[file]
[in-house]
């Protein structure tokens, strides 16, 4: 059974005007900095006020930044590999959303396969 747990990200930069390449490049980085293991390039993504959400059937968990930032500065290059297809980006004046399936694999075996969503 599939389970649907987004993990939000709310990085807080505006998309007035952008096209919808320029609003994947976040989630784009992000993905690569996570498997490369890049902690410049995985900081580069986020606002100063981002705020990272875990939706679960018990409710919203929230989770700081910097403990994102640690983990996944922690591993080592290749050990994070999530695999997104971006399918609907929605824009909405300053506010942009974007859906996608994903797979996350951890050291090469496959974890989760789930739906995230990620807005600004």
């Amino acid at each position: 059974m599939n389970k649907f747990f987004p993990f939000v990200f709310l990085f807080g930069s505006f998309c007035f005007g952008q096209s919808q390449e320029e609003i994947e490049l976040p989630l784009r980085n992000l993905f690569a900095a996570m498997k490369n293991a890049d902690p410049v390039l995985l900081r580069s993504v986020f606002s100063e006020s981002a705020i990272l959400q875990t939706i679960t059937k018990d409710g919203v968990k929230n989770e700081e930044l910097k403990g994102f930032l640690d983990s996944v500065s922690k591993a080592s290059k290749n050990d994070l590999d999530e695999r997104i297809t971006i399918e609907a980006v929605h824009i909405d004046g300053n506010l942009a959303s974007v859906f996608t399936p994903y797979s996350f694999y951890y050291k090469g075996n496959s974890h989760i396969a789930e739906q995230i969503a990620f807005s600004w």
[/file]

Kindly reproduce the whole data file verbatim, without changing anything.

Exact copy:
[in-house]
């Protein structure tokens, strides 16, 4: 059974005007900095006020930044590999959303396969 747990990200930069390449490049980085293991390039993504959400059937968990930032500065290059297809980006004046399936694999075996969503 599939389970649907987004993990939000709310990085807080505006998309007035952008096209919808320029609003994947976040989630784009992000993905690569996570498997490369890049902690410049995985900081580069986020606002100063981002705020990272875990939706679960018990409710919203929230989770700081910097403990994102640690983990996944922690591993080592290749050990994070999530695999997104971006399918609907929605824009909405300053506010942009974007859906996608994903797979996350951890050291090469496959974890989760789930739906995230990620807005600004």
């Amino acid at each position: 059974m599939n389970k649907f747990f987004p993990f939000v990200f709310l990085f807080g930069s505006f998309c007035f005007g952008q096209s919808q390449e320029e609003i994947e490049l976040p989630l784009r980085n992000l993905f690569a900095a996570m498997k490369n293991a890049d902690p410049v390039l995985l900081r580069s993504v986020f606002s100063e006020s981002a705020i990272l959400q875990t939706i679960t059937k018990d409710g919203v968990k929230n989770e700081e930044l910097k403990g994102f930032l640690d983990s996944v500065s922690k591993a080592s290059k290749n050990d994070l590999d999530e695999r997104i297809t971006i399918e609907a980006v929605h824009i909405d004046g300053n506010l942009a959303s974007v859906f996608t399936p994903y797979s996350f694999y951890y050291k090469g075996n496959s974890h989760i396969a789930e739906q995230i969503a990620f807005s600004w």